The latest study published in the journal Sustainability reflects light over the influence of four distinct varieties of brine at varying salt concentrations (5 to 25 wt.%) on carbon dioxide storage.
Study: Experimental Study on the Interplay between Different Brine Types/Concentrations and CO2 Injectivity for Effective CO2 Storage in Deep Saline Aquifers. Image Credit: Dmitry Kovalchuk/Shutterstock.com
It should be kept in mind that the salt deposition during CO2 sequestration in saltwater aquifers can have a significant impact on injectivity.
Carbon Emissions and Importance of their Reduction
Owing to a large rise in the emission of greenhouse gases, the usage of fossil fuels has resulted in severe environmental problems such as the increase in global warming. Carbon dioxide (CO2) is the primary cause of global warming since its quantity in the environment has grown dramatically over the last few decades.
Carbon Capture and Storage (CCS) technology offer the ability to minimize anthropogenic CO2 emissions while securely sequestering them in geological formations such as drained petroleum reservoirs or deep saline deposits. This technique has the potential to reduce CO2 emissions by up to 17% by 2050. As a result, tectonic absorption, or the infusion of CO2 into exhausted petroleum resources, underground coal seams, and groundwater aquifers, is gaining popularity.
Schematic diagram of the core flooding experimental setup showing the path of the pressure decay test. Image Credit: Edem DE et al., Sustainability
Importance of Brine Solutions for Carbon Storage
Owing to their greater capacity, capturing method, and widespread availability, CO2 injection in deep saline aquifers (sequestration) has the highest potential for capturing CO2. The evaporation of development brine is one of the key issues facing carbon capture in aquifers.
This vaporization causes a salt deposition reaction, which may ultimately have a negative influence on injectivity, preventing CO2 accumulation. The infusion of a substantial volume of CO2 into the formation water causes salt deposition in deep saline aquifers, resulting in water evaporation and a rise in the molar percentage of water in the CO2 stream.
The process of evaporation is the core reason for the increase in levels of solutes in the brine continuously. The amount of salt surpasses its absorption to some degree in the groundwater aquifers' heat capacities, leading to the deposition of additional salts from the aqueous solution. This process, known as salting out, changes the pore size distribution and flowability of the deposit.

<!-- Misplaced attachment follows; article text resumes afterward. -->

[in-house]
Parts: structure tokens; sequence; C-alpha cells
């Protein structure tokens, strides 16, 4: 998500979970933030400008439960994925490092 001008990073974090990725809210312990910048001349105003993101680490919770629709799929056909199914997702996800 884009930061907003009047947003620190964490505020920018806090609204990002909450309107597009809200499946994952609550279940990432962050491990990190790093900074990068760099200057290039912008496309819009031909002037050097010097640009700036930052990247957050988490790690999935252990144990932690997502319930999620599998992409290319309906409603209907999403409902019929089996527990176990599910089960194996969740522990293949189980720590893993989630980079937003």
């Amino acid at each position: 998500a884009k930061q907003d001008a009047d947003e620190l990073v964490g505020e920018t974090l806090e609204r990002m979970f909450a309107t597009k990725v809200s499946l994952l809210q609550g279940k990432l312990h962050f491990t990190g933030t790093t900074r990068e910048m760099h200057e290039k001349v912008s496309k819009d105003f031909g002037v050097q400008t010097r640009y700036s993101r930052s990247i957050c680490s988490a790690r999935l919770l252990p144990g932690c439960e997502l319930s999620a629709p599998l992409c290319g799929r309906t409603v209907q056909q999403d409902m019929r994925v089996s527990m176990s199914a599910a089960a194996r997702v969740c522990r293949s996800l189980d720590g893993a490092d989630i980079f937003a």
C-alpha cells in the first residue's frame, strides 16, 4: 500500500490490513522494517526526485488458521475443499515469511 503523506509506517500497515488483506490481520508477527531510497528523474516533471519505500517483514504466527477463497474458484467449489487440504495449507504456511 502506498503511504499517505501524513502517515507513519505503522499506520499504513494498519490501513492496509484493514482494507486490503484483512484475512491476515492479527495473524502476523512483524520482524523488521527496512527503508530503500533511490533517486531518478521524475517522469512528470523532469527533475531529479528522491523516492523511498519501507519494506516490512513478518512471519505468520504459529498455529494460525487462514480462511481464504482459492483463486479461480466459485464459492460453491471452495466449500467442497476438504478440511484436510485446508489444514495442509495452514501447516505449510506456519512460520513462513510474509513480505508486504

Factors Affecting Salt Precipitation
The concentration of salt, the pace of dehydrating, the dispersion of deposited salt in the crevices of the material, and the rock properties are all elements that influence salt deposition. Other characteristics relevant in emulsification include the size and charges of the ions, the temperatures of the saltwater, the amount of salt, and the solvents' constant dissipation factor.
CO2 dissolution in a saturated zone aquifer is pressure-sensitive, and pressure rises with lowering the temperature, leading to an increase in CO2 absorption. Furthermore, because absorption is directly proportional to the quantity of salt in each element, an increment in dissolved salts leads to emulsification. According to the findings, KCl has a smaller salting-out impact than NaCl and CaCl2. Furthermore, MgCl2 has a greater salting-out impact than NaCl or KCl, which have a comparable effect.
Pressure decay test for different salt concentrations. Image Credit: Edem DE et al., Sustainability
The most recent study investigates a broad array of brine contents for various salt varieties to obtain the optimum saline percentage bunch of alternative salt kinds for successful CO2 sequestration in a groundwater aquifers sand reservoir. Furthermore, saline aquifers inside sandstones have been sought.
Helium and 99 percent pure liquid carbon dioxide were utilized. Four different salts (NaCl, KCl, CaCl2, and MgCl2) were used to create brine samples. NaCl is the most common brine substance found in saline aquifers, accounting for 70 to 90 percent of the total. The Core Flooding technique was employed. The fundamental physical properties of the core sample were determined after drying it in an oven at 75 C for 24 hours to eliminate any trace of solvent and moisture left over from the Soxhlet extraction cleaning.
MgCl2 brine had the earliest CO2 breakout at a 15 wt. percent concentration, trailed by NaCl, KCl, and CaCl2. This meant that a significant quantity of CO2 was incorporated in the CaCl2 saline, which had a delayed breakout time when compared to the other brines, with all experiments performed under identical circumstances and with extremely excellent reproducibility. In all of the flooding situations,
NaCl exhibited the greatest decay rates, suggesting that NaCl solutions had the maximum CO2 solubility. The results also showed that CO2 was more soluble in monovalent salts than in divalent salts (CaCl2 and MgCl2). Furthermore, the disintegration rate was found to be maximum in sand loaded with NaCl brine.
Pressure decay rate vs. brine concentration for all the salt types and concentrations. Image Credit: Edem DE et al., Sustainability
In short, the research showed that the best concentration range for carbon storage in salty groundwater aquifers is 10 wt. percent to 20 wt. percent. However, experiments on brines containing diverse concentrations of different salt should be performed to find moderating salt forms in terms of storage effectiveness.
Edem DE, Abba MK, Nourian A, Babaie M, Naeem Z. Experimental Study on the Interplay between Different Brine Types/Concentrations and CO2 Injectivity for Effective CO2 Storage in Deep Saline Aquifers. Sustainability. 2022. 14(2). 986. Available at: https://www.mdpi.com/2071-1050/14/2/986